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  1. #1

    Hardtime: What Does It Mean To Break Kayfabe?

    Hardtime: What Does It Mean To Break Kayfabe?

    I remember one time when the New Day were going through their heel phase and the group was making disparaging remarks about the live crowd before one of their matches on Raw. After Kofi made some negative comments about the people of the area, he followed it up with “And that’s not just my character talking”. He added that extra part just to make his remarks really resonate with the fans in order to get the group extra heel heat. On a message board I frequent, there were many people on the forum who complained that Kofi broke kayfabe by acknowledging he was portraying a character during the show itself. In actuality, Kofi was not breaking kayfabe. In fact, I see many people within the internet wrestling community accusing different wrestlers at various times of breaking kayfabe when in fact they are keeping with the continuity of the storylines.

    On February 10, 1989, Vince McMahon stated to the State of New Jersey Senate that professional wrestling was “an activity in which participants struggle hand-in-hand for the purpose of providing entertainment to spectators rather than conducting a bona fide athletic contest.” By the mid-nineties WWE was opening all of their tv shows the WWF logo and a narrator saying “The World Wrestling Federation. For over fifty years, the revolutionary force in sports entertainment.” By the mid nineties WWE was openly acknowledging that their product was not a true athletic contest, but that’s as far in detail as they would go with it. They wouldn’t talk about storylines being written by writers or any of the backstage happenings that went into producing their shows. Wrestlers didn’t do out of character interviews. The business was pretty much still well protected, and suspension of disbelief was a lot stronger back then.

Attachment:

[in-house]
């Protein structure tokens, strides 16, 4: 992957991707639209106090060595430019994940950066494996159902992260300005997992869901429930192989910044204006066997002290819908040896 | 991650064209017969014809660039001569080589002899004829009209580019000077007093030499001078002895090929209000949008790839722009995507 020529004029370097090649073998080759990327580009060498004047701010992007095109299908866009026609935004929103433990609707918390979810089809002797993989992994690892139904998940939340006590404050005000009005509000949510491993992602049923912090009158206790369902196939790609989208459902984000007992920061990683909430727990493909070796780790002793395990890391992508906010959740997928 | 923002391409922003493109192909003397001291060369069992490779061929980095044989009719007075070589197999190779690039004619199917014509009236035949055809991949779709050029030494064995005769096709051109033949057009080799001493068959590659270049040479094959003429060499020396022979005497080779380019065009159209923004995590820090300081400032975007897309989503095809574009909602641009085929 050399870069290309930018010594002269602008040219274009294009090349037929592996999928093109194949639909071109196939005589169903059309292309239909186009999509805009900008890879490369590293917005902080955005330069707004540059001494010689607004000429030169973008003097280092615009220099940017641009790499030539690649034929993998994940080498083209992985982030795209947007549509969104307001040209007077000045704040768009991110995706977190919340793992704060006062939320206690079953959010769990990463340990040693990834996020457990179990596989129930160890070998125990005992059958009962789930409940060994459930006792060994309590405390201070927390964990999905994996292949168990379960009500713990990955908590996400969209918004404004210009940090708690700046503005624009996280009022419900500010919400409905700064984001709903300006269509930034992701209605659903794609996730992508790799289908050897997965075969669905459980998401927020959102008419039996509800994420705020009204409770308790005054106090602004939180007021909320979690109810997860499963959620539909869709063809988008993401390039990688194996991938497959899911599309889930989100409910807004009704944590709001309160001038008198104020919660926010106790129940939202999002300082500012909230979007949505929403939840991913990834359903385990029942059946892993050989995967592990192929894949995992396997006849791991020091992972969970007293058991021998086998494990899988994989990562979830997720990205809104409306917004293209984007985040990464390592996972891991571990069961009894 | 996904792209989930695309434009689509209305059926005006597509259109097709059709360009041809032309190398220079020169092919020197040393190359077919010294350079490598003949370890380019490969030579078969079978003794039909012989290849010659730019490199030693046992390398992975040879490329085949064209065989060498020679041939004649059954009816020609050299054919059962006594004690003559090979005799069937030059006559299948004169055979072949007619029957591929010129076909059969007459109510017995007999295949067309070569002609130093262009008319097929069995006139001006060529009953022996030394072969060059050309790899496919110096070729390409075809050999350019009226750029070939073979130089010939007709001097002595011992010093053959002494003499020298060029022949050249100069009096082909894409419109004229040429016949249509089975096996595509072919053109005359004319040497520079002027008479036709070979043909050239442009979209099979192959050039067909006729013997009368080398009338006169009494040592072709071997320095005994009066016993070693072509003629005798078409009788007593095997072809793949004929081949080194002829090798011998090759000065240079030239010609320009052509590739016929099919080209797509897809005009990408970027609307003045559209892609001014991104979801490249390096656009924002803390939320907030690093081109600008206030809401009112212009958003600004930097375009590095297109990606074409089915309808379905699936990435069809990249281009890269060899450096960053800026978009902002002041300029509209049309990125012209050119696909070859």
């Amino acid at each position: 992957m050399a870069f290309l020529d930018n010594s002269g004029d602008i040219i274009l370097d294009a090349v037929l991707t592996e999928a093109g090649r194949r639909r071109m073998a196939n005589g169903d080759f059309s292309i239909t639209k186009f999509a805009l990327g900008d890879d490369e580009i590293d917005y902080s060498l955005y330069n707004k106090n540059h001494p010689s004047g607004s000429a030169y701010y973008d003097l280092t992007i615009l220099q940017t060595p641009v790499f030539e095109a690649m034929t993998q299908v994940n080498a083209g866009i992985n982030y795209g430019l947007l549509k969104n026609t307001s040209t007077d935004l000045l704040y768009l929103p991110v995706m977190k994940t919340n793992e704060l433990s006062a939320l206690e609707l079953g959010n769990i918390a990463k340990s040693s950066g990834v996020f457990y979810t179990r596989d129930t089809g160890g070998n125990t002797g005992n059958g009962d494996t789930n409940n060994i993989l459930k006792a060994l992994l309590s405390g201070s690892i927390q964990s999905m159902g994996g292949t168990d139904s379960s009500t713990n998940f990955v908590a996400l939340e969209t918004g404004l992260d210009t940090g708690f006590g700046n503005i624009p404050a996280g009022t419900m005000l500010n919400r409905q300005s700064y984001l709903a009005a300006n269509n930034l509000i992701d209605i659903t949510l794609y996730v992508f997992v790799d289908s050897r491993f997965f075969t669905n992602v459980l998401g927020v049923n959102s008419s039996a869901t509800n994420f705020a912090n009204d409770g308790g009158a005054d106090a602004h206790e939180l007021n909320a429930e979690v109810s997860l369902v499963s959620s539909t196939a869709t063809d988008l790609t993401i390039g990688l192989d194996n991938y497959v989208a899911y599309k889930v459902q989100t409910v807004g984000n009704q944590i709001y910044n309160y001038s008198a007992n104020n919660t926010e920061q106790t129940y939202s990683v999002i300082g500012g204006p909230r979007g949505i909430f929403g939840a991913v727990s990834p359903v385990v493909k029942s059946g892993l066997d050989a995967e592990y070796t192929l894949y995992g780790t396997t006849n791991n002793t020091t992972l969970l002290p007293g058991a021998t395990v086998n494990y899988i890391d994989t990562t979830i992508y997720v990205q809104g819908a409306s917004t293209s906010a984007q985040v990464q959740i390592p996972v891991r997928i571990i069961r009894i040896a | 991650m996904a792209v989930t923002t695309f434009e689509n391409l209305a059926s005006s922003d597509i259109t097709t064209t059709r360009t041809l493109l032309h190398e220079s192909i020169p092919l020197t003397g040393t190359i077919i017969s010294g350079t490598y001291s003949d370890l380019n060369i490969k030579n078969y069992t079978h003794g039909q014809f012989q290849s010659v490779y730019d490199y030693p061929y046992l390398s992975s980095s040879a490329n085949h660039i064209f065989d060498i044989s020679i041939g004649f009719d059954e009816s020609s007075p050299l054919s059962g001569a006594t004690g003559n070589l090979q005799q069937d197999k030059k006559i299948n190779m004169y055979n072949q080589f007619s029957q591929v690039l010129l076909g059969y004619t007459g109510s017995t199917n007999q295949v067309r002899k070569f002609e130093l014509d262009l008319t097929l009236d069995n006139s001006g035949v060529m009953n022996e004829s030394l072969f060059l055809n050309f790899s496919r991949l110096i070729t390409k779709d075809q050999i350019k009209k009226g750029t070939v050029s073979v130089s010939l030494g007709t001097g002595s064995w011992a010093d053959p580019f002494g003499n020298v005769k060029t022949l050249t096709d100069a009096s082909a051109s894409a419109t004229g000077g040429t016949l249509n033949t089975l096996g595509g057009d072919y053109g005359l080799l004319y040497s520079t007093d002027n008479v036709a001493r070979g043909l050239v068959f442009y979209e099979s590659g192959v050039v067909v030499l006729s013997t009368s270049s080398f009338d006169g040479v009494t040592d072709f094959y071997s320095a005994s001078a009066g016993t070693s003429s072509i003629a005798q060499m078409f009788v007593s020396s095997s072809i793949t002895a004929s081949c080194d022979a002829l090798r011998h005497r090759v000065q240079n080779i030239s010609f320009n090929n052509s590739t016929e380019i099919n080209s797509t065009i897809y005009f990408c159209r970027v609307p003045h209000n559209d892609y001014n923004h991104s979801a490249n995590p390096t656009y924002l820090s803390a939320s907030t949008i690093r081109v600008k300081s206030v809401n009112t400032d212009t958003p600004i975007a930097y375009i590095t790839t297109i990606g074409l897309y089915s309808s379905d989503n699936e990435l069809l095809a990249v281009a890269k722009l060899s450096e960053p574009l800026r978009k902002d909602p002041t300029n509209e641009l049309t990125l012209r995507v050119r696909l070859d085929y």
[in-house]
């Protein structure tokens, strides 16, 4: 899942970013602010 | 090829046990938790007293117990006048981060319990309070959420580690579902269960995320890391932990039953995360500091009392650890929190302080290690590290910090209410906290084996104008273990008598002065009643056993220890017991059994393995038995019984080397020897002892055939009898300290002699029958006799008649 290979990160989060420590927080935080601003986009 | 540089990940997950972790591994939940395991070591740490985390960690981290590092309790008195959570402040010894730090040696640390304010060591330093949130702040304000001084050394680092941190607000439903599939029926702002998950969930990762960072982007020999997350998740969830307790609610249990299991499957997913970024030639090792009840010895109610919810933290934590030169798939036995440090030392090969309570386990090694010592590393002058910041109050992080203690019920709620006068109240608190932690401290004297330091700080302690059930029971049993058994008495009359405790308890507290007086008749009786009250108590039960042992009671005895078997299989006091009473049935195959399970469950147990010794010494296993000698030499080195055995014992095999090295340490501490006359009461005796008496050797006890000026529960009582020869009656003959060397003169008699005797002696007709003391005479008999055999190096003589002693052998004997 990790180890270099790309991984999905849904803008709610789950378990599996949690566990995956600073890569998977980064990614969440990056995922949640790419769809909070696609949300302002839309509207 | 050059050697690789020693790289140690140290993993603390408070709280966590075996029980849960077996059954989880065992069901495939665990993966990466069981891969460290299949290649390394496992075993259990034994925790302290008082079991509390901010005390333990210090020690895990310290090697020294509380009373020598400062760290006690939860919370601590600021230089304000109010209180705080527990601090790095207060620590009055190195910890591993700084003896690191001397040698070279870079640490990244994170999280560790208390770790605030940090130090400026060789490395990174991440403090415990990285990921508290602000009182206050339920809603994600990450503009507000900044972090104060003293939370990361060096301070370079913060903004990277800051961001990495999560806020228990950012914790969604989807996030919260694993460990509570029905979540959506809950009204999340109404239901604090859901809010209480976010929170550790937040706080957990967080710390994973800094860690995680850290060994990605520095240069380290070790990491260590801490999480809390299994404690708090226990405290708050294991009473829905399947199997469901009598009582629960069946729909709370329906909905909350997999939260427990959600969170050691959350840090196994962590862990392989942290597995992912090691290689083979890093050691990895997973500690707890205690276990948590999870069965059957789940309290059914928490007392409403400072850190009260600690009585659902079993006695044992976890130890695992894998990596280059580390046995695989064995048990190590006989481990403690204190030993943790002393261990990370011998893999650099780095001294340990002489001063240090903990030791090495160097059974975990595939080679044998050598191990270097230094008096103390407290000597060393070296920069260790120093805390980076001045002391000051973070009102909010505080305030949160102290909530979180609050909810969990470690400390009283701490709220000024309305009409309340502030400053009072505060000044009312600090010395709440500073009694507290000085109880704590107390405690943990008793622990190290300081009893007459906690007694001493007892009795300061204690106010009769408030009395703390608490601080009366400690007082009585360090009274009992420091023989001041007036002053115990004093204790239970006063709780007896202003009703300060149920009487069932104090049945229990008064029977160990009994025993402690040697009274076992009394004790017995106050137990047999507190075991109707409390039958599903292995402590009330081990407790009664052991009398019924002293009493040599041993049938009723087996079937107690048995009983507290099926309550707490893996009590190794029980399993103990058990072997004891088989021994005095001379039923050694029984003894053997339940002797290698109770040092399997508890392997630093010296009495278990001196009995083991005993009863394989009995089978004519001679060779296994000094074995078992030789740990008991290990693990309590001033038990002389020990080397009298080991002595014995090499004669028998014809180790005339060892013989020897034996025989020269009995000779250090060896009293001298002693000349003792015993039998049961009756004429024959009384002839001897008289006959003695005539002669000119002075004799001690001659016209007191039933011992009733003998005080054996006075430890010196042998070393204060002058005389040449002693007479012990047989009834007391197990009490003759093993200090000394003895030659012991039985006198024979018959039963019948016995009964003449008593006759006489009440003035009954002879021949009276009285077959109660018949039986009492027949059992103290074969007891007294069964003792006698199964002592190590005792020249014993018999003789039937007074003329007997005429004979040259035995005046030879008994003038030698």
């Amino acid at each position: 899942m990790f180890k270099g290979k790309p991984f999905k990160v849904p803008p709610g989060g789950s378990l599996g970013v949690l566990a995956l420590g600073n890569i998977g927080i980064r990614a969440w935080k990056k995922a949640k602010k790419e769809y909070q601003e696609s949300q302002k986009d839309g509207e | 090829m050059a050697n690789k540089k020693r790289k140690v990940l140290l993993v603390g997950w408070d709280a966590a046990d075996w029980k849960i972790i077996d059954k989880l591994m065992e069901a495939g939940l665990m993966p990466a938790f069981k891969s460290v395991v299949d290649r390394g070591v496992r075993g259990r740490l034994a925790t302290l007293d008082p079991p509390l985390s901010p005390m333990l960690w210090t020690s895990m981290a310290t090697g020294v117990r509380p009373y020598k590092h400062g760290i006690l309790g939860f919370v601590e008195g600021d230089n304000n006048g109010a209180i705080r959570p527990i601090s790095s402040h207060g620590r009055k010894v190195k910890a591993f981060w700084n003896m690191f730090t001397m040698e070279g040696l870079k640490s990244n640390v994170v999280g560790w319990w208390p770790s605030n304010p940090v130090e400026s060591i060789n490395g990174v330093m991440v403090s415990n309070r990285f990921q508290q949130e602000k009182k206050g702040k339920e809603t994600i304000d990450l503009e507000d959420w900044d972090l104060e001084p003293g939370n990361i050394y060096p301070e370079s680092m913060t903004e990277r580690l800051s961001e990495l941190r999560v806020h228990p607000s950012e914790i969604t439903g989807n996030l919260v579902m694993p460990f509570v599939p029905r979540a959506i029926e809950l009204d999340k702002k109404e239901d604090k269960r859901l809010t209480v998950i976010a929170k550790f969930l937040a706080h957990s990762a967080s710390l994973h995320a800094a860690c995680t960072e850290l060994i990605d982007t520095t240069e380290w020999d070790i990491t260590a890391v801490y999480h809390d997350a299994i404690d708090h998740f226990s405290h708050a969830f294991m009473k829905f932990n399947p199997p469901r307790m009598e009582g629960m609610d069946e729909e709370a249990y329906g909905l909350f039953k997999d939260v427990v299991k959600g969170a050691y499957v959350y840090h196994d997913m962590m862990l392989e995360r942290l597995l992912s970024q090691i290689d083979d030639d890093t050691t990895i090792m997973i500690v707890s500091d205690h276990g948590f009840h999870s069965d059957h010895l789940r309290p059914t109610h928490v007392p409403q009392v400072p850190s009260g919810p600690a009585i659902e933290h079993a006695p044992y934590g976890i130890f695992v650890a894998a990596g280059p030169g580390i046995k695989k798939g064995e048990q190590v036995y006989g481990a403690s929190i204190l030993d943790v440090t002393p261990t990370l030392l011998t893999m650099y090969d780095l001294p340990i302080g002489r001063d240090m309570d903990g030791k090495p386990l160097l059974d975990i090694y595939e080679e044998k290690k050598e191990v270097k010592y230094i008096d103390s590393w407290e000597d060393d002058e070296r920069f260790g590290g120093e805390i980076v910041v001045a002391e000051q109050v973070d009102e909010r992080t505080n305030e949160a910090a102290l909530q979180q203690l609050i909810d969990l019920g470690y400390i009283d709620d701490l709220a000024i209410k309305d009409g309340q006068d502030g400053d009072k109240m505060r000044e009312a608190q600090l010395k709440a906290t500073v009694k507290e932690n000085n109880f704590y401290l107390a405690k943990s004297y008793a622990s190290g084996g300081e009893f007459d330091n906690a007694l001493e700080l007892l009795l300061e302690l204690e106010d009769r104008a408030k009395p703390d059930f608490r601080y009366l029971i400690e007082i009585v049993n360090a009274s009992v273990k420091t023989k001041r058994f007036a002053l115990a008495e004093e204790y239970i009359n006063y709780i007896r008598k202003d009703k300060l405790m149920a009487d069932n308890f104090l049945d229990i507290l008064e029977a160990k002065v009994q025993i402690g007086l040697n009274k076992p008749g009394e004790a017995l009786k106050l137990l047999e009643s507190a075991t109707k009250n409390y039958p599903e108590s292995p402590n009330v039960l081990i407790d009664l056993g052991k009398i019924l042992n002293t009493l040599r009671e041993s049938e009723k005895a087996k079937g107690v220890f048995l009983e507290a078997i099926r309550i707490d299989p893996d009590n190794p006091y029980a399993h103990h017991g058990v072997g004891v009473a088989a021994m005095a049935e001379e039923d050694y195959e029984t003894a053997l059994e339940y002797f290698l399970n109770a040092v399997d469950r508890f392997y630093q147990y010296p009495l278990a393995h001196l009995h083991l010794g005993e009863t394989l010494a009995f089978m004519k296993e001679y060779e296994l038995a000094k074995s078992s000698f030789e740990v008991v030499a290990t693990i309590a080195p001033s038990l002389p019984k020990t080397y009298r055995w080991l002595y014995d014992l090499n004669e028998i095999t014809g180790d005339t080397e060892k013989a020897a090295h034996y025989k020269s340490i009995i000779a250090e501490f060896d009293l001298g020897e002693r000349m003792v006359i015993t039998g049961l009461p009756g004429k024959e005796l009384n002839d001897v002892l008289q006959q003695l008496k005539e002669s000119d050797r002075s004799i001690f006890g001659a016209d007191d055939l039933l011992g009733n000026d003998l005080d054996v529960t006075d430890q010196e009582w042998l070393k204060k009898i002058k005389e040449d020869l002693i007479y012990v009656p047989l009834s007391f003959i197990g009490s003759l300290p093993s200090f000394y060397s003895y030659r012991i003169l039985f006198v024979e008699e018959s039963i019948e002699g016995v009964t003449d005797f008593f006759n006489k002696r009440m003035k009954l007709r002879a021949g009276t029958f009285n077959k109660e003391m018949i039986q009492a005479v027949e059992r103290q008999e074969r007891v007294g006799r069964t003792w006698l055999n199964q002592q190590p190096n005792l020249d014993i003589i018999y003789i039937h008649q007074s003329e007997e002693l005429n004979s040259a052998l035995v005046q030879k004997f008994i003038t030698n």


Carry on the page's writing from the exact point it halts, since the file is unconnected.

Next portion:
And while WWE was telling fans that their product was staged, something that most wrestling fans already knew deep down going back to the thirties, there was still a logical impasse that fans had to deal with. Within the continuity of the storylines, were they supposed to believe that the wrestlers they saw during shows acted the same way in real life as they did on tv? Did the Repo Man really sneak around at night with his rope and hook and repossess things from people? Did the Undertaker really spend most of his time hanging around funeral parlors and building wooden coffins? We always knew they didn’t really act like that, but it was unclear if WWE wanted us to suspend our disbelief to the point where we actually thought they did.